“I had to rediscover who I was. And that’s why I left the apartment.... And there I was, right in the heart of the Arab world, a world that never tired of making the same mistakes over and over.... I had no more leniency when it came to the Arab world... None for the Arabs and none for myself. I suddenly saw things with merciless lucidity...” –An Arab Melancholia
In ThermoPoetics, Barri Gold sets out to show us how analogous, intertwined, and mutually productive poetry and physics may be. Charting the simultaneous emergence of the laws of thermodynamics in literature and in physics that began in the 1830s, Gold finds that not only can science influence literature, but literature can influence science, especially in the early stages of intellectual development. Nineteenth-century physics was often conducted in words. And, Gold claims, a poet could be a genius in thermodynamics and a novelist could be a damn good engineer.
In Mechanisms, Matthew Kirschenbaum examines new media and electronic writing against the textual and technological primitives that govern writing, inscription, and textual transmission in all media: erasure, variability, repeatability, and survivability. Mechanisms is the first book in its field to devote significant attention to storage--the hard drive in particular--arguing that understanding the affordances of storage devices is essential to understanding new media.
As a neurasthenic, kleptomaniac, man-chasing proto-punk poet and artist, the Baroness Elsa von Freytag-Loringhoven left in her wake a ripple that is becoming a rip--one hundred years after she exploded onto the New York art scene. As an agent provocateur within New York’s modernist revolution, “the first American Dada” not only dressed and behaved with purposeful outrageousness, but she set an example that went well beyond the eccentric divas of the twenty-first century, including her conceptual descendant, Lady Gaga.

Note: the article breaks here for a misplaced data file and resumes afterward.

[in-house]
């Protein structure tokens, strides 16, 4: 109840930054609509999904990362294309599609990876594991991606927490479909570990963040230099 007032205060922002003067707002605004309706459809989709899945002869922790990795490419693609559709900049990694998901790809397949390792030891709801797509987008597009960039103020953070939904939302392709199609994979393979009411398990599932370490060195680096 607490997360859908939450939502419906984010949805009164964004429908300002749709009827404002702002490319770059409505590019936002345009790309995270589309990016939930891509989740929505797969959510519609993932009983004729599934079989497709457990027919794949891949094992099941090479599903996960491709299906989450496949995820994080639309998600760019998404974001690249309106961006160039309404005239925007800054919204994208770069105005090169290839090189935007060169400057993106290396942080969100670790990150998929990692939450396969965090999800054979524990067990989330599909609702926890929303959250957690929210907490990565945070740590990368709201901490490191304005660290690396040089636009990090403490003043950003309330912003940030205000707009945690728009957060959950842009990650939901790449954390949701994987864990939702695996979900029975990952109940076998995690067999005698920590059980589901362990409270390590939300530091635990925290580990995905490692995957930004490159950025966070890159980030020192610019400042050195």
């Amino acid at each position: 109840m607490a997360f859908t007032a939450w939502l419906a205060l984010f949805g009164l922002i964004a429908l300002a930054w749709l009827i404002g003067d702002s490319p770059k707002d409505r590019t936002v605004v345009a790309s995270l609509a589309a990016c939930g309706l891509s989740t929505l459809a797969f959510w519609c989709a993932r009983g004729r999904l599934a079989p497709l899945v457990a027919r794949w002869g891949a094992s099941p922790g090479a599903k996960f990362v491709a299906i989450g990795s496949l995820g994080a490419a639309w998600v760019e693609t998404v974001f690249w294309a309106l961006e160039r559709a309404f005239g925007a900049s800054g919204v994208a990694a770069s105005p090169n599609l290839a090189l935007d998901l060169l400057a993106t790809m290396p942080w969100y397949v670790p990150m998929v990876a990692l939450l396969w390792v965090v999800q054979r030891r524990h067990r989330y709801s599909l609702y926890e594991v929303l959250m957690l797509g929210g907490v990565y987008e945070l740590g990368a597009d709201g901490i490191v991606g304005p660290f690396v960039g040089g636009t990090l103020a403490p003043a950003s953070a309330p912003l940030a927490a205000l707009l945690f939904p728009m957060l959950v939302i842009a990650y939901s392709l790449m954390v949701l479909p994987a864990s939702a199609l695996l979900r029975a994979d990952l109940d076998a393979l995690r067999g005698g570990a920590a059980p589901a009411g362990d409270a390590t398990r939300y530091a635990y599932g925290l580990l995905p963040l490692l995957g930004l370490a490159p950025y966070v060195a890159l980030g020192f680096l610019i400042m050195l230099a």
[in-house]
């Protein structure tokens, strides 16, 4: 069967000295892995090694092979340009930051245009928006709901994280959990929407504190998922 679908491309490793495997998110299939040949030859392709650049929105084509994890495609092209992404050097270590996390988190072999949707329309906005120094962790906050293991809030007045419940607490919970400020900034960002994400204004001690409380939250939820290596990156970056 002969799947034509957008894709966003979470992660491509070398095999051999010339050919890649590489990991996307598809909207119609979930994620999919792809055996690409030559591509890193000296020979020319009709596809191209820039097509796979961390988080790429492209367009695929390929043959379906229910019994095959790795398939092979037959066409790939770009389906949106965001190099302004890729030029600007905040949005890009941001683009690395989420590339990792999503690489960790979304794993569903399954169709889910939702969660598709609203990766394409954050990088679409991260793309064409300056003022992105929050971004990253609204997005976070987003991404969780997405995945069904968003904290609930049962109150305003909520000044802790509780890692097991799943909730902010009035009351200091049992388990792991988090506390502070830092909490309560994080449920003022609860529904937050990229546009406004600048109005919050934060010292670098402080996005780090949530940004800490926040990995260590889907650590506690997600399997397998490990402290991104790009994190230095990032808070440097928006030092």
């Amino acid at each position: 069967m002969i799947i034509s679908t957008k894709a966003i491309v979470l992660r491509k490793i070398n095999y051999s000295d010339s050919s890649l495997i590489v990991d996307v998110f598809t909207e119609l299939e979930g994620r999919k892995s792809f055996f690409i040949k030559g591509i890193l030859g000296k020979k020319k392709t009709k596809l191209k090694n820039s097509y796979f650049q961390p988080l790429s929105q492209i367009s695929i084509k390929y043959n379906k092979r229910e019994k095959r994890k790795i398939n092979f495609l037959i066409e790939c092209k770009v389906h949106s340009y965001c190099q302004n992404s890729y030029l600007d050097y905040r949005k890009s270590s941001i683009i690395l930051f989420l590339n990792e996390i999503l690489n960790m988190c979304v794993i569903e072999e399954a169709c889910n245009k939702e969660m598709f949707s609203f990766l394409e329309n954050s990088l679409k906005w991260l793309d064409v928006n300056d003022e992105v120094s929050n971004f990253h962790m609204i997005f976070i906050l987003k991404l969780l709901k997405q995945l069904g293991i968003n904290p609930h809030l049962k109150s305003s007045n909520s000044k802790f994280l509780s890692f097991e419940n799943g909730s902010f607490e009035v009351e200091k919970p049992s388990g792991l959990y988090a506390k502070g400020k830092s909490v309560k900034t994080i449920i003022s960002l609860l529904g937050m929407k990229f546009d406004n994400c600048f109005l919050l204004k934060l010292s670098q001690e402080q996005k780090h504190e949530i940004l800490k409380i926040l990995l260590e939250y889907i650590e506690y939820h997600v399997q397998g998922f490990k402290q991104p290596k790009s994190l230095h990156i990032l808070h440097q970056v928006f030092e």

When Alfred Jarry died in 1907 at the age of thirty-four, he was a legendary figure in Paris--but this had more to do with his bohemian lifestyle and scandalous behavior than his literary achievements. A century later, Jarry is firmly established as one of the leading figures of the artistic avant-garde. Italo Calvino, Umberto Eco, Gilles Deleuze, Jean Baudrillard, Philip K. Dick, Paul McCartney, DJ Spooky, Peter Greenaway, and J. G. Ballard are among his many admirers.
A video game is half-real: we play by real rules while imagining a fictional world. We win or lose the game in the real world, but we slay a dragon (for example) only in the world of the game. In this thought-provoking study, Jesper Juul examines the constantly evolving tension between rules and fiction in video games. Discussing games from Pong to The Legend of Zelda, from chess to Grand Theft Auto, he shows how video games are both a departure from and a development of traditional non-electronic games.
Ours is a century of fear. Governments and mass media bombard us with words and images: desert radicals, "rogue states," jihadists, WMDs, existential enemies of freedom. We labor beneath myths that neither address nor describe the present situation, monstrous deceptions produced by a sound bite society. There is no reckoning of actuality, no understanding of the individual lives that inaugurated this echo chamber.
In 1995, Robert Barsky met with Noam Chomsky to discuss hiswork-in-progress, Noam Chomsky: A Life ofDissent (MIT Press, 1997). Chomsky told Barsky that he shouldfocus his attention instead on midcentury linguist and activist Zellig Harris,who was, Chomsky modestly insisted, more interesting than Chomsky himself.Intrigued, Barsky began to research Harris (1909–1992) and discovered thestory of a major figure in American intellectual life "sitting in acorner in the middle of the room"—partof crucial twentieth-century conversations about language, technology, labor,politics, and Zionism.
When Jay Keyser arrived at MIT in 1977 to head the Department of Linguistics and Philosophy, he writes, he "felt like a fish that had been introduced to water for the first time." At MIT, a colleague grabbed him by the lapels to discuss dark matter; Noam Chomsky called him "boss" (double SOB spelled backward?); and engaging in conflict resolution made him feel like "a marriage counselor trying to reconcile a union between a Jehovah’s witness and a vampire." In Mens et Mania, Keyser recounts his academic and administrative adventures during a career of more than thirty years.